Failure of Mitsubishi SpaceJet Holds Lessons for Future of Industry

The development of a domestically manufactured passenger plane has finally been forced to a halt. Why did the project fail despite the huge amount of money, including public funds, spent on it? For the sake of maintaining and developing the aircraft industry, the causes of the failure must be examined.

Mitsubishi Heavy Industries, Ltd. has announced that it will discontinue development of the Mitsubishi SpaceJet (MSJ), a domestically made passenger jet. The repeatedly delayed project had been frozen in October 2020.

The company said that the protracted development process has reduced the competitiveness of its features and equipment. It also cited the possibility that it would be required to adapt to next-generation fuel and electrification.

The company decided to halt the project because it would take several more years to obtain a Land, Infrastructure, Transport and Tourism Ministry “type certificate,” which is required to put the aircraft into service, and is expected to incur additional costs of several hundred billion yen.

It was a huge project in which MHI invested about ¥1 trillion and the government provided a subsidy of ¥50 billion. The company had already received orders for about 300 aircraft from Japanese airlines and other firms.

The aircraft industry encompasses a wide range of related businesses. MHI’s withdrawal from the project is a disappointment, as it was also intended to strengthen the foundation of Japan’s manufacturing industry.

MHI decided to launch the project in 2008, initially aiming to deliver the first aircraft in 2013. However, delays related to component procurement, electrical wiring design changes and other factors caused delivery to be postponed six times.

MHI supplies aircraft components to companies including U.S. aircraft maker Boeing Co., and it has a wealth of expertise as an aircraft component manufacturer. However, the company lacked the capacity to design and manufacture an entire aircraft on its own.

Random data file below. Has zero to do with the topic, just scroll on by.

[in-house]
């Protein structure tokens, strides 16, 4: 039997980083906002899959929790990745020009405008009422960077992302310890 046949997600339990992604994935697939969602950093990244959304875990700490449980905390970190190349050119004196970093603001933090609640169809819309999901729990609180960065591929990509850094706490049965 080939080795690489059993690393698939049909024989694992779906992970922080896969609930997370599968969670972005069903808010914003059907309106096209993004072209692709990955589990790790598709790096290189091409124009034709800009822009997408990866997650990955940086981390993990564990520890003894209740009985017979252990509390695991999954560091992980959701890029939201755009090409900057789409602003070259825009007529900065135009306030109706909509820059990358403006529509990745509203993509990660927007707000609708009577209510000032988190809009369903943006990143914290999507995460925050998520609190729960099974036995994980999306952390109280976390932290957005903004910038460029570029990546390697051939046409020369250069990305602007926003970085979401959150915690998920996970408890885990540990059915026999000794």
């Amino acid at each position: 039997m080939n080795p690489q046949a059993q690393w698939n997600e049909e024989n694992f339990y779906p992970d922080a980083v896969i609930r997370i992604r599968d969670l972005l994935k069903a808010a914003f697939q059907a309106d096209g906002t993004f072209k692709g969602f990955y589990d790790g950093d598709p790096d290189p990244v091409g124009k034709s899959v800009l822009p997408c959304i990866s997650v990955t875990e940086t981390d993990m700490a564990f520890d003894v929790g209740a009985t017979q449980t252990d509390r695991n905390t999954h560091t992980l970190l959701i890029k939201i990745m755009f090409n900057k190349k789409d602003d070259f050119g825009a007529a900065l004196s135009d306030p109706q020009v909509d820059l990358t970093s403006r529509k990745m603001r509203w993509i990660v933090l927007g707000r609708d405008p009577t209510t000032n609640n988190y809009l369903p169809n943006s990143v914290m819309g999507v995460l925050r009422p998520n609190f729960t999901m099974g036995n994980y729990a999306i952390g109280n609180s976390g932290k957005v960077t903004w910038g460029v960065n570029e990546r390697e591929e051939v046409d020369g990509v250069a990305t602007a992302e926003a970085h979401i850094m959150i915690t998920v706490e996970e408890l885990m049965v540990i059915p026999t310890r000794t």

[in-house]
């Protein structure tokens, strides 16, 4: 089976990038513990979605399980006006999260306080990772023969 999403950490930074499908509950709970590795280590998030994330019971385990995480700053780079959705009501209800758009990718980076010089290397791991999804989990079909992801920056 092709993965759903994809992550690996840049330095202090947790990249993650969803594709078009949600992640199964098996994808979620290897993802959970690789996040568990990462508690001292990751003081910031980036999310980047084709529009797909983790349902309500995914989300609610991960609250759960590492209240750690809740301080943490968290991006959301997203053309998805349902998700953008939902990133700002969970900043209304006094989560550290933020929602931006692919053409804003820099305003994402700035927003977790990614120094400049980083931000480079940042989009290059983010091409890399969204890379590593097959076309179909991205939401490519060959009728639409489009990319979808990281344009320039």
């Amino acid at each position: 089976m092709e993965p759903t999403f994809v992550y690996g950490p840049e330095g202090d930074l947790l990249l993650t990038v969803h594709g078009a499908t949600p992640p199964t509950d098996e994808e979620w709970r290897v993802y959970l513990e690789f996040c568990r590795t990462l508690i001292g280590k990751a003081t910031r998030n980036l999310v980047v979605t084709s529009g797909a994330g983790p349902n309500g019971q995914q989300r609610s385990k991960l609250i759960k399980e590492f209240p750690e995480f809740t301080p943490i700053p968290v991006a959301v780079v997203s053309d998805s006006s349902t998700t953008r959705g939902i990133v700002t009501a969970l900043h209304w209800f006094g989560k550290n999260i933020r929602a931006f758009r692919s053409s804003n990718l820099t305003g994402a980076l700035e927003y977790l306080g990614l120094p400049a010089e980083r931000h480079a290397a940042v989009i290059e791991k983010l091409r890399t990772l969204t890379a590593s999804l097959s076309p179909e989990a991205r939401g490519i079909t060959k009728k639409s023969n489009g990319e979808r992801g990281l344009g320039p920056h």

Even so, the company initially was stuck on the idea of developing its own aircraft. Later, the company hired many foreign engineers, but the effective ties between them and Japanese engineers were not forged. These are believed to be some of the reasons for the failure.

At a press conference, MHI President Seiji Izumisawa said, “We lacked understanding of the process of acquiring a type certificate for civilian aircraft.” The factors behind the failure must be examined anew and used as lessons for the development of various technologies in the future.

The government, which has encouraged the development of Japan-made jet airliners, also bears a great deal of responsibility. It should be involved in the postmortem analysis.

On the other hand, the MSJ has flown more than 3,900 hours of test flights to date, surely producing a certain amount of knowledge.

Japan, the United Kingdom and Italy concluded an agreement in December to jointly develop state-of-the-art next-generation fighter jets with MHI joining the project as a core participant. The experience and human resources of the MSJ project should be used in the development of the fighter jet.

In the Japanese aircraft industry, a Honda Motor Co. subsidiary has been No. 1 in the world for five straight years in deliveries of business jets for transporting small groups of people. There are also many parts manufacturers with high technological capabilities. It is important for the government to restructure its strategy to strengthen the foundation of the aircraft industry.

(From The Yomiuri Shimbun, Feb. 14, 2023)